Install

Get the latest updates as we post them — right on your browser

. Last Updated: 07/27/2016

Lithuania's Agricultural Bank Goes on the Block




VILNIUS, Lithuania -- The second attempt to privatize Agricultural Bank should attract foreign players keen to gain a foothold in the market, analysts said Friday.


Lithuania's State Property Fund will accept bids for the state's 76 percent stake in the top tier bank until Monday but it remains unclear when the winner will be picked, although Lithuania expects to complete the sale in the third quarter.


"Bank privatization in the region is drawing to an end and this is why I think there could be some sense of urgency among banks where geographic areas fit their strategic objectives," said Andrei Ilyin, an emerging markets bank analyst at Nomura International in London.


Lithuania failed to sell Agricultural Bank in 1998 when only Latvia's Parex Bank submitted a bid that officials rejected as too low.


Banking sources say the auction failed because analysts feared the bank's balance sheet was rife with problems.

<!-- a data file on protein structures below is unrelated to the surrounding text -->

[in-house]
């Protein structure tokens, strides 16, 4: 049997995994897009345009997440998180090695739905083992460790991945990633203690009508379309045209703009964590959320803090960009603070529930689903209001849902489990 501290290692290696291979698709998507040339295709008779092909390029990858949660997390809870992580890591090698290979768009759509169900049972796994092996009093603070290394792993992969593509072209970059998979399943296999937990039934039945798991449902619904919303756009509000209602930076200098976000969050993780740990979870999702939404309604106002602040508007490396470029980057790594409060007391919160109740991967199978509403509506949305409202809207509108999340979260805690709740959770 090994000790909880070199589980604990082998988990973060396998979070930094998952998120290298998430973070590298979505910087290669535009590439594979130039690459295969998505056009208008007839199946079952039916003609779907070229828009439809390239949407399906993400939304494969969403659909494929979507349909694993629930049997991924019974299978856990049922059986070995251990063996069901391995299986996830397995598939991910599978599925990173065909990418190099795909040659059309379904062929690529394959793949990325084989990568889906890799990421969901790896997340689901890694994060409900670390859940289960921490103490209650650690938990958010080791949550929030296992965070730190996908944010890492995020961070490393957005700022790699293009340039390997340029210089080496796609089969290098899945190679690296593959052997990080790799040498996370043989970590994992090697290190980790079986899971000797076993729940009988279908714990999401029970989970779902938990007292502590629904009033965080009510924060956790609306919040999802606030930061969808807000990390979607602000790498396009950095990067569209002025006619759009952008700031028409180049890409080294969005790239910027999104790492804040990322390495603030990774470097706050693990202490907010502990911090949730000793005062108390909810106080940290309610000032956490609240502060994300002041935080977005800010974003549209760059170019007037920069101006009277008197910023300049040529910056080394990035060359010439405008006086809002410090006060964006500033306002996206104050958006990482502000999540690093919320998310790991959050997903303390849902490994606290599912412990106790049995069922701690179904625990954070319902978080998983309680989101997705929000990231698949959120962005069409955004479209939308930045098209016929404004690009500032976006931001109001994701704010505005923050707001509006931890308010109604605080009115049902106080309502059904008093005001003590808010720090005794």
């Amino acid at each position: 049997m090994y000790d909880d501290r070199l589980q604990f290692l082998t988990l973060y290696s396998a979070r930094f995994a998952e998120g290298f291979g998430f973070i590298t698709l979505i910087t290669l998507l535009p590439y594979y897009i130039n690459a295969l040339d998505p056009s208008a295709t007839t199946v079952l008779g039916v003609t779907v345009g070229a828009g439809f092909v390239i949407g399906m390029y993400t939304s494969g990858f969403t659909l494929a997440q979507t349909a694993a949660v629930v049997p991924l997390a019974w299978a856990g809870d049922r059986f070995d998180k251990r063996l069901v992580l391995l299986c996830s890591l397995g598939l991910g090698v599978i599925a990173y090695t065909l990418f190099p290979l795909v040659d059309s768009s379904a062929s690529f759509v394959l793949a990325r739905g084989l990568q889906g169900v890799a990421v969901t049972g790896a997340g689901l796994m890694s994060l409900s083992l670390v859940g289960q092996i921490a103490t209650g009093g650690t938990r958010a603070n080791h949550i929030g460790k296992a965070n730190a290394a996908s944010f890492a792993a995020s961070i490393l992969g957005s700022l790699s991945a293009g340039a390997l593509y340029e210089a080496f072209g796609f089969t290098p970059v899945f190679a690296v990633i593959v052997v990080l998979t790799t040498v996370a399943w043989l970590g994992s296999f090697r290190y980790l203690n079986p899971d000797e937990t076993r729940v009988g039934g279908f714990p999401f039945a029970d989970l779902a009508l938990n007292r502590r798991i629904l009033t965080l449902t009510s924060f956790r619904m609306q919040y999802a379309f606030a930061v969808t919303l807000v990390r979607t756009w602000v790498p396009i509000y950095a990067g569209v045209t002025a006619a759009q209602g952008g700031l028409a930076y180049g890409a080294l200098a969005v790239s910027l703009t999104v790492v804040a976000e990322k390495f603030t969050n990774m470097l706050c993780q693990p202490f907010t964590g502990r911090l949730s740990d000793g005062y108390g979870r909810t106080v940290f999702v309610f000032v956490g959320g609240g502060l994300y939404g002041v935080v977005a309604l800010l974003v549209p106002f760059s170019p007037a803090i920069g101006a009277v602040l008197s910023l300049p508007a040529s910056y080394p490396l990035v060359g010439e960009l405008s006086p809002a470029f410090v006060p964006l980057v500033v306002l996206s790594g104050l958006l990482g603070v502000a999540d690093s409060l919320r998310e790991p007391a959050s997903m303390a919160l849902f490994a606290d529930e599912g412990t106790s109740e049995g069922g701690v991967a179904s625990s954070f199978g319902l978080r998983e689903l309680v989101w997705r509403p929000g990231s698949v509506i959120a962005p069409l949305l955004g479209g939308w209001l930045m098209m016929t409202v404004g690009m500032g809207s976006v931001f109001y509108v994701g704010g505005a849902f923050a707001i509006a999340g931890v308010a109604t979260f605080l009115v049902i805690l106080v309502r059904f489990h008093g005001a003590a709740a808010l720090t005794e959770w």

Since then Agricultural has undergone a major restructuring, which analysts said will make it an attractive buy - especially for foreign institutions - with a minimum price seen of around 123 million litas ($30.75 million), the bank's current shareholder equity value.


Agricultural Bank, which has assets of 1.54 billion litas ($385 million), is 11.37 percent owned by the European Bank for Reconstruction and Development. Local Vilniaus Bank holds 11.44 percent, but has said it plans to divest thisinterest.


Among the leading contenders are thought to be Poland's largest bank, Pekao SA, a subsidiary of UniCredito Italiano, and Germany's Norddeutsche Landesbank Girozentrale, which already runs a subsidiary in Vilnius and plans to buy Latvia's Pirma Latvias Komercbanka.


Estonian Hansapank, the largest Baltic financial institution, could also be eyeing the sale. Hansapank is majority-held by Sweden's Swedbank, which has been looking to make inroads in the Lithuanian market.


The winning bidder should have at least a BBB- Standard & Poor's rating or an equivalent rating from another agency and none of the local banks qualify.


Analysts said a successful sale of Agricultural Bank would bode well for the upcoming sale of Savings Bank, ranked Lithuania's secondlargest bank immediately ahead of Agricultural, which is the last remaining state bank set for privatization.